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Lev, Tax Advisor
Category: Tax
Satisfied Customers: 29650
Experience:  Taxes, Immigration, Labor Relations
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I have sold my business and we were operating as an S Corporation.

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I have sold my business and we were operating as an S Corporation. Most of the assets in the business have been fully depreciated, so I am guessing that I will have to pay taxes on the gain. My question is: I have a great deal of Additional Paid in Capital on my balance sheet. My guess is that I will have a profit on the sale of the corporation assets of approximately $275,000. I have paid in capital of over $500,000. How do I account for the paid in capital on my corporate tax return? It would be nice if there is someway to offset the gain in sale of assets with my capital. Is that possible?

Lev :

Hi and welcome to Just Answer!
The main question - did you sold your S-corporation itself - means stock sale?
Or S-corporation was dissolved?
Or you still keep your S-corporation and business assets are sold by your S-corporation - not by you?
There will be different treatment for tax purposes.

Lev :

If the business is sold as assets - the business is a collection of assets, some tangible (real estate, inventory, etc) and some intangible (goodwill, accounts receivable, a trade name, etc). According to IRS rules, the buyer and seller must use the same allocation, so the allocation will have to be negotiated and put in writing as part of the sales contract.
Both the buyer and seller involved in the sale of business assets must report to the IRS the allocation of the sales price among section 197 intangibles and the other business assets. Use Form 8594, Asset Acquisition Statement Under Section 1060, to provide this information. The buyer and seller should each attach Form 8594 to their federal income tax return for the year in which the sale occurred.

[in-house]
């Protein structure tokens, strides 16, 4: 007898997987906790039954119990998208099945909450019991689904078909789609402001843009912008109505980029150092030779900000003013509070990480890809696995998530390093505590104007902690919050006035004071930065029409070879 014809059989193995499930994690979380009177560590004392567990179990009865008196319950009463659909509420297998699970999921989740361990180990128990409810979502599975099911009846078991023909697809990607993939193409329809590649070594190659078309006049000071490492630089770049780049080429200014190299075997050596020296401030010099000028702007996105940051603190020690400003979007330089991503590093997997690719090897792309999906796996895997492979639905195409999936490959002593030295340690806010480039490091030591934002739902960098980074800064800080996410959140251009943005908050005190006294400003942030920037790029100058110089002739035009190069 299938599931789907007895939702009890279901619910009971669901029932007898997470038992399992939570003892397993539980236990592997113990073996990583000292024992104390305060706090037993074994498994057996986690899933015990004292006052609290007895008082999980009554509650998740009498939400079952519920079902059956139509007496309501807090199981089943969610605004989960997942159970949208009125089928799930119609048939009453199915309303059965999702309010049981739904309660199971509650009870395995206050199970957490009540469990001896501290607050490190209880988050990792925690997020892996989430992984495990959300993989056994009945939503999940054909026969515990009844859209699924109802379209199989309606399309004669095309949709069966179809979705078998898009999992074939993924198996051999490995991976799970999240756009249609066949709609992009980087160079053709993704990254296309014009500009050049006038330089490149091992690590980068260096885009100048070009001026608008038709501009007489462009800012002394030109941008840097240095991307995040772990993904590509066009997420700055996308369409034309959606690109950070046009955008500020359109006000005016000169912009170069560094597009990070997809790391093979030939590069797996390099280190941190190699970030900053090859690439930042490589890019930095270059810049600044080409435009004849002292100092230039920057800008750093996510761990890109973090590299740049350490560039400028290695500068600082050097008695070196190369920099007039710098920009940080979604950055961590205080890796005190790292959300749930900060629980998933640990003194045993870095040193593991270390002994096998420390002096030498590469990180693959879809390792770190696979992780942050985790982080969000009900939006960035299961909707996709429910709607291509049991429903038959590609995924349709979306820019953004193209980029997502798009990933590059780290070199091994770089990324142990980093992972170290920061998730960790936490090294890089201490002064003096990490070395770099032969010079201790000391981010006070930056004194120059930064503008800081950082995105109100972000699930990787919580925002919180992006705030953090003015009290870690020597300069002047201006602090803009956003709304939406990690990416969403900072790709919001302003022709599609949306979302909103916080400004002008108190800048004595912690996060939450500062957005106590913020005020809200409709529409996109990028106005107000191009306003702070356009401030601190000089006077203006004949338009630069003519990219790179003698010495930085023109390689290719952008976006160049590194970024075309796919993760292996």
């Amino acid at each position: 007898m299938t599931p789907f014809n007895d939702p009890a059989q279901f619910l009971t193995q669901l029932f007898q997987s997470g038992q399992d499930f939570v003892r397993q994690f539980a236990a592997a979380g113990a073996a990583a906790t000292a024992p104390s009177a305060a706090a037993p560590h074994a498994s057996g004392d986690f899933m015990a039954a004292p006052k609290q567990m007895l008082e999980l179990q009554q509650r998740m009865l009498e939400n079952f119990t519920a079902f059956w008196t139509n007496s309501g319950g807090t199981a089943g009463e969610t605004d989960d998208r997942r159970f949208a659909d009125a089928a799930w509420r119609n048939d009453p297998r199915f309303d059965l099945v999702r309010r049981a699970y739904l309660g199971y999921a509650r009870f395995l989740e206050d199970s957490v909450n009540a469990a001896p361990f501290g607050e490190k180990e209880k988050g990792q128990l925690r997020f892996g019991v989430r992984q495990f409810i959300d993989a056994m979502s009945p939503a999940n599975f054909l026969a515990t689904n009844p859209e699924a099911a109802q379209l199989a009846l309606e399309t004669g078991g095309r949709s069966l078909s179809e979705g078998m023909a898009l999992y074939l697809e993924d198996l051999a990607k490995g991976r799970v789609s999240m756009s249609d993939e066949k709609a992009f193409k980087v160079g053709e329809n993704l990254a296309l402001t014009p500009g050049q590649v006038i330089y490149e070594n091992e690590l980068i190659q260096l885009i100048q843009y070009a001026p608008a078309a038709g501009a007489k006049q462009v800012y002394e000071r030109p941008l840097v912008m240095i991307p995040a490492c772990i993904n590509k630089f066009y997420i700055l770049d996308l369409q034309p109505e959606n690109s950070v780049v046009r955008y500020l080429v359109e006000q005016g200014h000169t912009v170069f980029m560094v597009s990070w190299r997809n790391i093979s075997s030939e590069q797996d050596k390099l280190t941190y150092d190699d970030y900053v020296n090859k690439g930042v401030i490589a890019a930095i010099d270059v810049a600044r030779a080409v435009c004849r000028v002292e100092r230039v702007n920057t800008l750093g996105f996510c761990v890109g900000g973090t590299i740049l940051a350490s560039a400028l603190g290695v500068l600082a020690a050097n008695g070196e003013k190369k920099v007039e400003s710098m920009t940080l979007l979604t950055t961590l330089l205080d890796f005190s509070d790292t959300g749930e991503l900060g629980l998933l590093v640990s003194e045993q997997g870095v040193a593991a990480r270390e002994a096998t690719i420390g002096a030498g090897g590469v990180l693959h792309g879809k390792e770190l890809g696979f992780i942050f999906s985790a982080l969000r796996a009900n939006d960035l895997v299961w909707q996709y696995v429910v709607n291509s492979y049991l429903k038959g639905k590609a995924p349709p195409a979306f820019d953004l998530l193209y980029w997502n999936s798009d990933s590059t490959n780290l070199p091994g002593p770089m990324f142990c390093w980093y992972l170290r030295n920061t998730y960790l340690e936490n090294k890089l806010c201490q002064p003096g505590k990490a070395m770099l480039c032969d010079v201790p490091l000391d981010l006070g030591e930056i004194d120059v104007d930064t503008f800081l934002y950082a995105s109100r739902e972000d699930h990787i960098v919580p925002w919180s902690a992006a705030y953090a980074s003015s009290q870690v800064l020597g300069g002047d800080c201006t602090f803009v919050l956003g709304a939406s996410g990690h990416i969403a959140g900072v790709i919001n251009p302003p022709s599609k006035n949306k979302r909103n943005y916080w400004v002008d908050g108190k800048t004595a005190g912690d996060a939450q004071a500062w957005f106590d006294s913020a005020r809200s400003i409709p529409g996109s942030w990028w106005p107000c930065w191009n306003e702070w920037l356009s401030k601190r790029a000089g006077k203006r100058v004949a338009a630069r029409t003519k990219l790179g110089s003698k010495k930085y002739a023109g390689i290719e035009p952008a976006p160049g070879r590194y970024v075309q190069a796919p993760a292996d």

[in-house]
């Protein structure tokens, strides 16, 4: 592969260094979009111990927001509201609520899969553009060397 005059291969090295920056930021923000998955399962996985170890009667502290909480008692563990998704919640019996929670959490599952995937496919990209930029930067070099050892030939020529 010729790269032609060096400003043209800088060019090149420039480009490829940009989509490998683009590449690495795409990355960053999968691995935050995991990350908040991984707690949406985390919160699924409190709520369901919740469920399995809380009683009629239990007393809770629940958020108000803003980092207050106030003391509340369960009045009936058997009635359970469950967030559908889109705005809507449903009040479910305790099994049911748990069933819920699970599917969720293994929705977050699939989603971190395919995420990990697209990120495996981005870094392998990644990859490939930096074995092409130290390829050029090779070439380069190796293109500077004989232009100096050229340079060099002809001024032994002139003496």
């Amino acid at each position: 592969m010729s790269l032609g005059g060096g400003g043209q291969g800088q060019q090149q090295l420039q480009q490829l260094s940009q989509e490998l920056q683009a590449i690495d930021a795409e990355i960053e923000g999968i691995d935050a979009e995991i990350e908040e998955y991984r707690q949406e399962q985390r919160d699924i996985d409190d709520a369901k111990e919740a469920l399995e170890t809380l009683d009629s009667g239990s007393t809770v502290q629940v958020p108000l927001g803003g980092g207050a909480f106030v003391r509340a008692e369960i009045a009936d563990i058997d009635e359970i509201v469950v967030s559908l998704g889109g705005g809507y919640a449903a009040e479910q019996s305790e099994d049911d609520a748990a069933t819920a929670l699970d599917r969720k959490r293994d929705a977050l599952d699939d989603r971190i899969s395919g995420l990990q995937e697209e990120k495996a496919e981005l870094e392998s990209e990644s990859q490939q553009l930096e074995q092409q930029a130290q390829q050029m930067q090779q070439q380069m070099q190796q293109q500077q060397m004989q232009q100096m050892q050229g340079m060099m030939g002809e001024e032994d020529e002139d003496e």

The gain or loss should be determined separately for each asset. Seller's taxable income is calculated for each asset = (selling price) - (basis); If the asset was purchased - the basis is its purchase price; The basis should be adjusted by any improvement expenses and depreciation.

When you determine the gain on depreciable asset - part of the gain attributable to depreciation recapture is taxed as ordinary income and the rest of the gain - as a long term capital gain. Self-created intangibles - such as goodwill - is taxed as ordinary income.

Lev :

Since business assets were owned and were sold by S-corporation - which is a separate entity - the sale transaction is reported on the S-corporation's income tax return and gains or losses are S-corporation's losses.
However - because S-corporation is a pass through entity which doesn't pay income taxes - losses are passes through to you as a shareholder. Generally - that done on schedule K1 - gains and losses are reported on your tax return - schedule E which is attached to your form 1040.
If you decide to dissolve the S-corporation - and all assets (cash and non cash assets) are distributed to shareholder - that is treated as if shares are sold - and you recognize the loss on liquidation. In this case - S-corporation will file a final tax return - and will report liquidation distribution to shareholders on form 1099DIV -‎ - see boxes 8 and 9.
On your tax return - you will report as if shares were sold and your loss will be (liquidation distribution you received at dissolution) MINUS (adjusted basis you have in S-corporation shares).

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